The real work comes by recognizing each tiny piece that makes up the bigger system. They might seem innocuous to you. I mean, how much more likely are you to condemn neo-nazis than you are to call out a relative on a racist joke?

The two might seem vastly different to you, but they deserve to be called out equally.

I posted earlier on instagram:

Many will go to work today, the events of the weekend being pushed out of mind over the next few days as work responsibilities, schedules, kids, and school take over. 

Maybe you'll mention your disgust to coworkers, and if you have that conversation, good. Thank you for speaking out. 

The thing about torches is they're easy to spot. They're easy to condemn. Everyday racism doesn't carry a flame. It doesn't wear a hood. It doesn't wave a flag. 

It stereotypes. It exoticizes. It asks to touch hair. It makes excuses. It discredits experiences different from its own. 

Everyday racism denies applications. It punishes school children at a rate far disproportionate to their white peers. It withholds pain medication in hospitals. It makes melanin a suspect when there was no crime. 

Everyday racism looks like jokes. It looks like ugly comments behind a username. It looks like disparaging athletes who silently protest, and it looks like twisting words to never be wrong. 

It is defensive, but never defends the oppressed. It casts blame on the marginalized for being victims of a system that was never meant to be just, then votes for officials who will do nothing to dismantle it. 

As you go back to your routine this week, continue to point out the obvious, but look closer to see the subtle until you can't help but see it every time it rears its head. It's rampant. It's everywhere. It needs to be called not only as much as, but more than hoods and torches. 

Please shoulder this responsibility as readily as you took on calling out Charlottesville.


Do you show up to rallies, protests, and marches? Do you proclaim that Black Lives Matter and fight for the rights of people of color with your vote and your dollar?

Yes. Of course.

Show up, always.

But also?

You dig deep, every single day.

You shut down every "All Lives Matter" response.

You educate (yourself first, because you cannot possibly inform anyone else otherwise).

You read books and articles written by people of color. Theirs is the experience you need to listen to and learn from. Close your mouth and open your mind when you hear things that don't make sense to you. Realize that you not having experienced it does not mean it didn't/doesn't happen.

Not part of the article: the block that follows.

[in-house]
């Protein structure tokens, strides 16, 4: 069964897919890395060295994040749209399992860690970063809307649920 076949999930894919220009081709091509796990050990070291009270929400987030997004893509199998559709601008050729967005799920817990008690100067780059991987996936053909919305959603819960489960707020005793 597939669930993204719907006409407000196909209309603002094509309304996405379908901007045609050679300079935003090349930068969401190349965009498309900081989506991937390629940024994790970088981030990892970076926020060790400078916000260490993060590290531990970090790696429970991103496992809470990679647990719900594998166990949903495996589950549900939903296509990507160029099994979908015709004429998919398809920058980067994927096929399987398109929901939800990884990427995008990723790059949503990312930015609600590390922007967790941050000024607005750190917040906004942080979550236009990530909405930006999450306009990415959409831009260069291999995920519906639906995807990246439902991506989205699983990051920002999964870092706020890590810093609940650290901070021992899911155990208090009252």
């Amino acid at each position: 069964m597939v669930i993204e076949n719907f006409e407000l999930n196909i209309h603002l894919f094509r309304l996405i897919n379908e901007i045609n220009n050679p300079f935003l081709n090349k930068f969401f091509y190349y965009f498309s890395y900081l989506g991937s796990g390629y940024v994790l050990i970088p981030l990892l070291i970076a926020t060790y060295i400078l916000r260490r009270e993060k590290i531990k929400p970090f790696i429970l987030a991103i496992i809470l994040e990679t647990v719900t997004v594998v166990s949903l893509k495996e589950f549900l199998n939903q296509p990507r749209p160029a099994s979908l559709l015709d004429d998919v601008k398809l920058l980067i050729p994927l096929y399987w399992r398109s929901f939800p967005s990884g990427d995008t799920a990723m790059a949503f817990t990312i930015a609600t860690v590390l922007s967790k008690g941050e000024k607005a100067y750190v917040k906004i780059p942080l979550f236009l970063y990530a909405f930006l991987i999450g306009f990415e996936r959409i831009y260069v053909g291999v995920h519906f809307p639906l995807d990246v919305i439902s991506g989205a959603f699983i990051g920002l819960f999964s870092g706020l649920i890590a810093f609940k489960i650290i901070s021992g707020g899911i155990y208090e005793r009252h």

You learn about white privilege. Don't get it twisted. Privilege does not equate affluence. See your privilege and see how you can use it for good. (I can't recommend this enough.)

Challenge. Ask, "What about that 'joke' is funny to you?"

Look at your place of employment. Question the hiring practices and the policies imposed. Work to change them.

Hold your neighbors accountable. Challenge their neighborhood facebook posts about "suspicious cars/behavior/people," because more often than not, they find someone suspicious because they're not white. Call them out on it, every single time.

Lose the idea that you are being blamed for something, or that you are somehow a victim. You're being asked to help now because there are things you're currently doing to uphold an oppressive system.

See color. See race. See the implications of ignoring it.

Take on the mindset that white supremacy is a thread woven throughout hundreds of years of history, and you will always be unraveling it. There is always more to learn. There is always more to do.

As Audre Lorde said, "...The master's tools will never dismantle the master's house."

Things will not change if we do not change. It's not enough to not wave a confederate flag if we aren't actively seeking out ways to take apart a detrimental system, piece by tiny piece.